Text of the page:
Tom Wilde is a university professor.
When we first meet him in 1936, he is teaching history at one of the many colleges in Cambridge, England. Things will change a bit over time.
Professor Wilde is described as "tall and angular, with high cheekbones and hair that was a little too long for some of the stuffier fellows of this most ancient and venerable of Cambridge colleges. He had spent much of his life in England, but he was American by birth and nationality and even in winter his skin had a summery hue. He had an outdoor face, uncommonly healthy among the morbid pallor of his academic colleagues. His voice was a hybrid that seemed to have washed up from the broad Atlantic; not quite American, not quite English."
Wilde is very much an academician at heart. He truly loves and enjoys the college environs, especially the hallowed halls he is able to trod at Cambridge. He is also very much an historian and has written several books on various subjects in the past which have received favorable notice.
He is, however, considered by many as a bit of a maverick for at times he does venture away from the ivy-covered lecture halls. It will be this occasional whim, along with a very inquisitive mind and a determination to not accept something simply because he was told it, that will cause him to poke his head into areas most of his colleagues would never approach.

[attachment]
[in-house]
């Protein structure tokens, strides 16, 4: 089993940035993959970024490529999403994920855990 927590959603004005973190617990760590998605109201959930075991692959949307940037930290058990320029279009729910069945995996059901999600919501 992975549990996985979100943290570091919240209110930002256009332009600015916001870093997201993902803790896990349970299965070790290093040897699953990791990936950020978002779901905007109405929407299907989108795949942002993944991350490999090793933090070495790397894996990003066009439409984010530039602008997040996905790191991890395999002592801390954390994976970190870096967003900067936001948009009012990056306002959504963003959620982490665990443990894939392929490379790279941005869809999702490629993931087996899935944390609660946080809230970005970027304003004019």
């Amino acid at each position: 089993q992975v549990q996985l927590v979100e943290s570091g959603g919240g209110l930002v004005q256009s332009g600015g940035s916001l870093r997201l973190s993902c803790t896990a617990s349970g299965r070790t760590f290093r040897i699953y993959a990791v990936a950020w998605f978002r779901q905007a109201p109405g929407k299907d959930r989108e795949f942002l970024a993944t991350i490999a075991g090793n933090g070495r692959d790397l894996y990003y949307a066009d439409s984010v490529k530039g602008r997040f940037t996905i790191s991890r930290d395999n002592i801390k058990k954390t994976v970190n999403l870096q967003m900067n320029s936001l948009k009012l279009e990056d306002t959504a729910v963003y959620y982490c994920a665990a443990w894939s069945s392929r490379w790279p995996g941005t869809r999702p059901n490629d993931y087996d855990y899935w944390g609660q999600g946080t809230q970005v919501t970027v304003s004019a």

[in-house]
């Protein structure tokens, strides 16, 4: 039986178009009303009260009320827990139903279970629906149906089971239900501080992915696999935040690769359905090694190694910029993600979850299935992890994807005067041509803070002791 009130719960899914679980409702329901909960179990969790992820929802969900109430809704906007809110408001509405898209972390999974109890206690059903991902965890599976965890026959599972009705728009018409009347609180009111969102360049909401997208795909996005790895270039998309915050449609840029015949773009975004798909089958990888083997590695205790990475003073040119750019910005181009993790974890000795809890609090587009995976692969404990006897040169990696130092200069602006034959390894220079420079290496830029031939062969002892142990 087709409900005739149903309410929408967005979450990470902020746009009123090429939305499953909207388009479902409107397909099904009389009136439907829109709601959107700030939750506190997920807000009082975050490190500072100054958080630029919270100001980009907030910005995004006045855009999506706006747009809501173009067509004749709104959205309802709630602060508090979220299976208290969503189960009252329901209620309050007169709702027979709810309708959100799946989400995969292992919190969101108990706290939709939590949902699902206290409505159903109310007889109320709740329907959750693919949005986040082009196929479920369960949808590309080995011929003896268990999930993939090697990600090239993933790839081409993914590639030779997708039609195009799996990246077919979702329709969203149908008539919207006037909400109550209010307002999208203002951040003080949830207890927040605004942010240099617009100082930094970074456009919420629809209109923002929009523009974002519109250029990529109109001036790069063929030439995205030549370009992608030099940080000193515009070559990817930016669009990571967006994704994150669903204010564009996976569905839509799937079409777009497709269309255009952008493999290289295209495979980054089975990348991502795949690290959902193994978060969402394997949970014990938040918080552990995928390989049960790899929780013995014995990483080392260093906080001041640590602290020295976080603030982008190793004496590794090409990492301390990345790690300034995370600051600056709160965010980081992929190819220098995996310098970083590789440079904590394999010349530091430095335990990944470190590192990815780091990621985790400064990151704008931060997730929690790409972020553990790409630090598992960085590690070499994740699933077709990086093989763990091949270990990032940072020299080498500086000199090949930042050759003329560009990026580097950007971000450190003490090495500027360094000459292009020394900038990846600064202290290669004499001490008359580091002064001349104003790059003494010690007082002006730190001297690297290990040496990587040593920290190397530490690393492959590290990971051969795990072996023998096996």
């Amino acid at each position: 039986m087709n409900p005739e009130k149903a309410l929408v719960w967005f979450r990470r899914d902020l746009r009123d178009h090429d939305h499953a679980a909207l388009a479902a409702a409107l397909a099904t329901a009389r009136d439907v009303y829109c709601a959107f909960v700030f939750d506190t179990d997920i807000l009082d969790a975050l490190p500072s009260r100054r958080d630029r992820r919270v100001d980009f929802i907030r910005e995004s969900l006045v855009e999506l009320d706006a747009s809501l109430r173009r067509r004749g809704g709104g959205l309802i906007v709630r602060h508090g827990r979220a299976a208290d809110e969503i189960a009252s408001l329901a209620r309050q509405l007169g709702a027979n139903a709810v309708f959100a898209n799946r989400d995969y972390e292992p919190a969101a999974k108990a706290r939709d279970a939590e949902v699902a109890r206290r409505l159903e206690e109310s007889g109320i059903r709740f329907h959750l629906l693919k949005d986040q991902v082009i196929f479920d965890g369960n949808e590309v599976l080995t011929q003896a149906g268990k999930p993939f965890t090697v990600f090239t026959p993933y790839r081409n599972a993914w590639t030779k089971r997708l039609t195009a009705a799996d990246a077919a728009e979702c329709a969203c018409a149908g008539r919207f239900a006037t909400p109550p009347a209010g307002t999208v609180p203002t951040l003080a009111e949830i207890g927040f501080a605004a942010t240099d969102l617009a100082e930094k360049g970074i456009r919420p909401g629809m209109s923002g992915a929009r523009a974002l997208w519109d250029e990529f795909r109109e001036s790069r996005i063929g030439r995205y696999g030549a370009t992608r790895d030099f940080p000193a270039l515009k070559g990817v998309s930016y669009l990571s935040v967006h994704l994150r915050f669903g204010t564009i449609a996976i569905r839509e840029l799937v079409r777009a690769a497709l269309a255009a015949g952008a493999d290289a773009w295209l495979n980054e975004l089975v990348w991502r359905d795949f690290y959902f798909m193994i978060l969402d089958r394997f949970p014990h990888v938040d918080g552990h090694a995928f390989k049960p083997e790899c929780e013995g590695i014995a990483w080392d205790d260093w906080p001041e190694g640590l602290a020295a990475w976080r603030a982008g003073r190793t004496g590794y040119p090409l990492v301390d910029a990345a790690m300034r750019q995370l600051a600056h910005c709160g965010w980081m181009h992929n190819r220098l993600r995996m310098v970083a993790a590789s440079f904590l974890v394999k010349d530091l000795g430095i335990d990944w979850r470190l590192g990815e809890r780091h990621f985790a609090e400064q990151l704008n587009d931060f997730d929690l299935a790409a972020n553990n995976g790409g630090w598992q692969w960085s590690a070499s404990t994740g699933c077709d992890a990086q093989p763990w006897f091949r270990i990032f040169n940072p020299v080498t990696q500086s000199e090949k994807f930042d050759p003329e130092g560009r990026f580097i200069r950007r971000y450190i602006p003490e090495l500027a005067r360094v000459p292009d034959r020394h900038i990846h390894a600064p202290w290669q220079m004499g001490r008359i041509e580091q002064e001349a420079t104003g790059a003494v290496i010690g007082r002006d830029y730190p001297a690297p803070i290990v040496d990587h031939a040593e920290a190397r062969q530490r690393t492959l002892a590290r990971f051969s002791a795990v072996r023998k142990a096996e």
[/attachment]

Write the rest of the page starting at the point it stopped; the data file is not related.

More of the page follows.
As a result, he will find himself sometimes very much in the 'real world' and dealing with things far outside his comfort zone; things like death and murder, dark street meetings with foreign agents, concentration camps, secret laboratories, and more. There will even be a trip to the White House and a conversation with Roosevelt that will have a major effect on him.
Wilde is an American professor teaching in Britain. As a result, he will find himself involved with both American and British Intelligence operatives. He is not an agent himself, of course, but he will be as good as considering the number of people who will try to stop him.
- Said by his valet when recommending a split bet on a horse race, "Horses are only human, professor. Things can always go wrong."